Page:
Does having an enlarged prostate (BPH) affect sexual performance?
It might. Some men with an enlarged prostate develop erectile dysfunction (ED) or problems with ejaculation.
The technical term for an enlarged prostate is benign prostatic hyperplasia (BPH). BPH occurs when prostate tissue increases in size. This growth moves inward, pressing on the urethra (the tube that urine and semen flow through). As a result, some men with BPH have trouble urinating and need treatment.
Unfortunately, some treatments might have sexual side effects:
- Medications. 5-alpha reducatase inhibitors (such as finasteride or dutasteride) and alpha-blockers (such as tamsulosin) are two types of drugs commonly prescribed for BPH. However, 5-alpha reducatase inhibitors might lower a man’s sex drive or interfere with erections. Alpha blockers could lead to difficulty ejaculating.
Finasteride in particular has been associated with a greater risk for ED. In a 2015 study of 700 men with BPH, men who took finasteride gradually developed ED while a comparison group of men who took tamsulosin did not.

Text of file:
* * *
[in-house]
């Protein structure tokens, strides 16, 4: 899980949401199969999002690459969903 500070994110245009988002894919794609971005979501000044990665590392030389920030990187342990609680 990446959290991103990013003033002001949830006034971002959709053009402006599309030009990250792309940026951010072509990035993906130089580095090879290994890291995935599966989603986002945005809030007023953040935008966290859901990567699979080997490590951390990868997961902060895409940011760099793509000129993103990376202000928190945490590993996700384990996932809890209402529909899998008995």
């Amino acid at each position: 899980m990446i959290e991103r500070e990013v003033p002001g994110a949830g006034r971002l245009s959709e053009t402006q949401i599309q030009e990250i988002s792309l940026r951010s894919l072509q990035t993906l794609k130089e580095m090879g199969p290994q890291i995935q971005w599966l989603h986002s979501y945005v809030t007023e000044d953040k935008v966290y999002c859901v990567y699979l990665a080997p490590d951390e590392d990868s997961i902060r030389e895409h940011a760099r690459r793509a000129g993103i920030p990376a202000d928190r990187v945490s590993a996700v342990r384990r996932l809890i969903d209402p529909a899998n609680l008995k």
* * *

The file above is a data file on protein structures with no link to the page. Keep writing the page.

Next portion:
- Minimally-invasive procedures. These approaches, which could include stents, heat treatments, or laser treatments, can sometimes lead to ED or retrograde ejaculation (ejaculating backward into the bladder instead of forward out of the penis).
- Surgery. Transurethral incision of the prostate (TUIP), which involves widening the urethra, sometimes results in ED. Transurethral resection of the prostate (TURP), in which the inner portion of the prostate is removed, can lead to retrograde ejaculation.
It should be noted that retrograde ejaculation is not harmful, as semen exits the bladder along with urine. However, couples who wish to conceive a child may need to see a fertility specialist.
Sometimes, doctors prescribe tadalafil, a phosphodiesterase type 5 inhibitor, to help with BPH symptoms with or without ED. The U.S. Food and Drug Administration (FDA) approved this use of tadalafil in 2011.
A man’s urologist can help him decide which BPH treatment is best for his situation. The doctor can also make adjustments in medication and suggest ways to improve sexual function is such side effects occur.